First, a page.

Paul Simonon and Joe Strummer (Rock in Athens, July 27, 1985)

“Do You Really Want To Hurt Me?”

by Andreas Economakis

July 27, 1985. Day 2 of the big Rock in Athens concert. S. and I squeeze our way through the excited crowd and sit down on the white marble seats. We look around the open-air Kallimarmaro Stadium, home to the 1896 Olympics. The Clash are playing tonight and the place is packed to the gills. I mention to S. that I finished the marathon in this stadium when I was twelve years old. I remember being so very upset that the local newspaper misspelled my last name in the article the next day. My mom, feeling bad, whited-out the mistake and carefully wrote in my name. It was nice of her but it didn’t take the bitterness away.

I pull out a can of smuggled Amstel beer and crack it open. I hand the can to S. and she takes a swing. She hands the can back to me, her eyes smiling, flirting. Things are finally warming up between us. The mythical woman on the pedestal is finally becoming human, approachable. I’m so infatuated with her.

The lights dim. The crowd starts whistling in anticipation. Suddenly, S. takes my hand in hers. My heart skips a beat. My mind travels to the night before. There we are, seated in the same marble seats, but things are so very different. No smiling, flirting eyes, no heart-skipping looks or touches. Almost like an anti-climax, Boy George of Culture Club steps on stage. His hair is gelled high over an overly made-up face, the eyeliner around his glazed eyes giving him an almost macabre look. He’s wearing a strange and not too flattering green training outfit with shiny reflector strips and he’s sweating buckets in the hot Athenian air. Like gasoline tossed on fire, the crowd up front, mostly punks, start heckling and jeering. Before long they start throwing pebbles and water bottles at Boy George. He leaves the stage in a fit of disappointment. After several rollicking minutes of uncertainty, an announcer comes on stage and chides the crowd. A few more awkward minutes pass by and Boy George steps back on stage, inflamed eyes scanning with crowd nervously. He walks up to the microphone, takes a deep breath, and starts singing “Do you really want to hurt me?” The crowd roars “YES!!!” in unison and pelts him with more pebbles and bottles and insults. Remarkably, Boy braves his way through the song, hips dancing and swaying melifluously around the flying detritus and hurled invectives. When the song ends and the mayhem and impending carnage becomes fully apparent, Culture Club decides to flee the stage. My last image of Boy is a frightened flurry of green fabric and black face make-up, the stage’s probing spotlights making him look a like a fugitive zombie from Michael Jackson’s “Thriller.” Outside the stadium, petrol smoke, black as night, billows up to the darkening orange-blue sky. Word gets around that punks outside the stadium have set fire to Boy’s tour-bus. In reality, several concert crashers have set a car on fire as they are upset at being kept out of the stadium by a beefed-up police force. The stadium is rolling in confusion and smoke, everyone unsure if the concert’s going to be cancelled.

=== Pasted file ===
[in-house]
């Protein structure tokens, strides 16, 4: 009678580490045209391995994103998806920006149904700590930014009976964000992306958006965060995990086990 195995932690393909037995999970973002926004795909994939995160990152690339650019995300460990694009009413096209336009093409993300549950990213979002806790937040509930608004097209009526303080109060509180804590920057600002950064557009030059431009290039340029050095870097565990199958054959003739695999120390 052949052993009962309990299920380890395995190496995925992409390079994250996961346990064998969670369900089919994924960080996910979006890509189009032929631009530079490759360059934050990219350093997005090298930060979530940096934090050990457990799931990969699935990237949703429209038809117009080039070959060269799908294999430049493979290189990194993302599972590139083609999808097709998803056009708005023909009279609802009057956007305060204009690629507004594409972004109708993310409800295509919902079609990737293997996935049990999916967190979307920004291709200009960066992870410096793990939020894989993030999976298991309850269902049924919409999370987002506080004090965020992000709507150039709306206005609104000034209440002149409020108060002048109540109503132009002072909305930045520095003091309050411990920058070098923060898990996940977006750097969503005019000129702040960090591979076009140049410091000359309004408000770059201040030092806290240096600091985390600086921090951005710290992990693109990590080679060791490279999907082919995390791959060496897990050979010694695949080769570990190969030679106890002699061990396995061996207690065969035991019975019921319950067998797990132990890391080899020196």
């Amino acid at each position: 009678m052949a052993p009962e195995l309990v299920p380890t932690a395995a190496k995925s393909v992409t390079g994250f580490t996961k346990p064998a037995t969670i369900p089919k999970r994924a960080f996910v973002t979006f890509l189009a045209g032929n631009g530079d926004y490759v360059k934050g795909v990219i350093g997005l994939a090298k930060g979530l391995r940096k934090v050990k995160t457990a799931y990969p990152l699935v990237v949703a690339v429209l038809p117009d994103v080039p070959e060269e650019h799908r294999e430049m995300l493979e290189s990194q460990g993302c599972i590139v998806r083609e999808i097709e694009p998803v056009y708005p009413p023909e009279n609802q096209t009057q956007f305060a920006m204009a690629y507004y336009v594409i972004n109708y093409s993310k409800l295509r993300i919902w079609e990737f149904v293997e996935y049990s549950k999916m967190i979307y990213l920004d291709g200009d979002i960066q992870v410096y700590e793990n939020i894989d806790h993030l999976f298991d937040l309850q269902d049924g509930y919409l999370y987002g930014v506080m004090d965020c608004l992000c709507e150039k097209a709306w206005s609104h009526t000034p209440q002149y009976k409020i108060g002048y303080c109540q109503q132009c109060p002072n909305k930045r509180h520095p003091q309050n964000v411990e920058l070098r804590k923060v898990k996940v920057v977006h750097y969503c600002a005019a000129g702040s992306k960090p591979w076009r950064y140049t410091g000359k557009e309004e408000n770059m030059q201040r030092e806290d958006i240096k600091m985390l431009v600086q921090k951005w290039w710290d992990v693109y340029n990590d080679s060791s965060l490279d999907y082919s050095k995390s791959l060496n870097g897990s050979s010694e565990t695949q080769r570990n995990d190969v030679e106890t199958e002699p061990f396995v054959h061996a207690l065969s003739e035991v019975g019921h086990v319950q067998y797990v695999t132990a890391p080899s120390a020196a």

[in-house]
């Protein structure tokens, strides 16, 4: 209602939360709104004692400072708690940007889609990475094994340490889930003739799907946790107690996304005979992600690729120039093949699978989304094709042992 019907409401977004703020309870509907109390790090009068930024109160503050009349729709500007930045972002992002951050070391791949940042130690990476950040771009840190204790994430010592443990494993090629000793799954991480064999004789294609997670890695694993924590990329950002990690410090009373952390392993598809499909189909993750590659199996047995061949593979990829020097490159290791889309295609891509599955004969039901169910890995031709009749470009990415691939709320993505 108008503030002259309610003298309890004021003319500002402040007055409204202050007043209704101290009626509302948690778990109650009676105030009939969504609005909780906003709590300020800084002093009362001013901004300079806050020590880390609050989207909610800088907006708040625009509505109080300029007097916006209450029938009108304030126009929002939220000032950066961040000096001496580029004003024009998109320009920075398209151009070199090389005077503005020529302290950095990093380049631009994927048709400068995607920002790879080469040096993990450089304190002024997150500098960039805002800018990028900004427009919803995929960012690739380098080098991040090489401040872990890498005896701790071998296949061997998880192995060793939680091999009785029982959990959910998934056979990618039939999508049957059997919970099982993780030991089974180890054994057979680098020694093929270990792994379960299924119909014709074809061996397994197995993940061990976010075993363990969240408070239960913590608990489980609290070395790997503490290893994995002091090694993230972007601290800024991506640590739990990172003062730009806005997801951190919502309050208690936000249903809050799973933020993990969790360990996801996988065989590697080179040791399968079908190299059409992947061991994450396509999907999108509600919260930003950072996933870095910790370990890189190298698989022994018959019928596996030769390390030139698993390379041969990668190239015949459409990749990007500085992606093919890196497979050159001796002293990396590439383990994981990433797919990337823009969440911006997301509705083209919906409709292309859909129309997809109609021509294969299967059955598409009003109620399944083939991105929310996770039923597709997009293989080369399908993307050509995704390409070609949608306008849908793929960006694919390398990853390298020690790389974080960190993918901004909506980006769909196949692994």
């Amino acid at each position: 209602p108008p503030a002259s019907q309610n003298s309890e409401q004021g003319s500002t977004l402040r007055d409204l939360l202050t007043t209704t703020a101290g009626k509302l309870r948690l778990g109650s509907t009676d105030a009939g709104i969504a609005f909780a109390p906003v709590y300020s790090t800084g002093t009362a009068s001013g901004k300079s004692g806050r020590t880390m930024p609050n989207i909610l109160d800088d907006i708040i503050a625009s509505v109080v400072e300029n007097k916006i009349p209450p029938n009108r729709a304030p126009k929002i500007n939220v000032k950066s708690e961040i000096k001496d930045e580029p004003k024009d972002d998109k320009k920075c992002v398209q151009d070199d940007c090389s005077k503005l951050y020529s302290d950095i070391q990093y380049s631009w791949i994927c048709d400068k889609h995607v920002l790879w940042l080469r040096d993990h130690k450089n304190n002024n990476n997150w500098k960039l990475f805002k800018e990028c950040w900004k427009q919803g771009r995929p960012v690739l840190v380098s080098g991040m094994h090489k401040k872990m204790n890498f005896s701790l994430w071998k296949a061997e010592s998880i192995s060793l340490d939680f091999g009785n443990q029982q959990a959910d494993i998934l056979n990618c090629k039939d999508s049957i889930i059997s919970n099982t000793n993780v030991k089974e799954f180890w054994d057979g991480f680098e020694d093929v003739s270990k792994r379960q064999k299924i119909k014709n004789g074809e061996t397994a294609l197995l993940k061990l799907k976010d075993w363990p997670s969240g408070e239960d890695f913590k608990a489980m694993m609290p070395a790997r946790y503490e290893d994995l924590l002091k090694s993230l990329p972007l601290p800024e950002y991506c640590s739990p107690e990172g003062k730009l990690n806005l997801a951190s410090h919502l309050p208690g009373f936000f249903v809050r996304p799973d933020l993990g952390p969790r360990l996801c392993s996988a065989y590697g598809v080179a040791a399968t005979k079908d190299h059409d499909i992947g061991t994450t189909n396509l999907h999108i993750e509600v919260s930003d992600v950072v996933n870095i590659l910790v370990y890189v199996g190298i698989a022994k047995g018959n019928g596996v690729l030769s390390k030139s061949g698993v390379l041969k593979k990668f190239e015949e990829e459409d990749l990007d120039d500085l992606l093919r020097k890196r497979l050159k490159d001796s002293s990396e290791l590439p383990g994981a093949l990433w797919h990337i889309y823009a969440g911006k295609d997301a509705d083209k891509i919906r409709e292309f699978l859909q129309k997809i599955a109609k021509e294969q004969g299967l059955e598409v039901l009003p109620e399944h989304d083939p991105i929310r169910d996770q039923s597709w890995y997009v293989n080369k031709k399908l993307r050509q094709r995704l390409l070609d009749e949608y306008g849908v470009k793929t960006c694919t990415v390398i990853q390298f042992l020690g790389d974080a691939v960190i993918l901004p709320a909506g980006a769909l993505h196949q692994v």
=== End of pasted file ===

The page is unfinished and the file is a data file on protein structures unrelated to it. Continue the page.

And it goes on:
The lights dim and then, suddenly, Joe Strummer walks on stage. Back to today. The crowd explodes in applause. A hero’s welcome. “Should I Stay or Should I Go?” he bellows. “STAY!!!” the Greek crowd roars. I swear, I’m so happy to see Joe that tears well up in my eyes. A smiling S. turns toward me and kisses me on the lips. Joe finishes the song and dives into the crowd. He’s hoisted up, swirled around over people’s heads and thrown back on stage. He grabs the mic for the next song. That night S. and I become boyfriend and girlfriend. I owe it all to the Clash. Thank you, Joe Strummer. Thank you.

–Andreas Economakis

This piece is part of a collection of stories on blindness entitled: The Blindness of Life.

Copyright © 2010, Andreas Economakis. All rights reserved.

For more stories by Andreas Economakis click on the author’s name below.

Andreas Economakis

Fish

by Andreas Economakis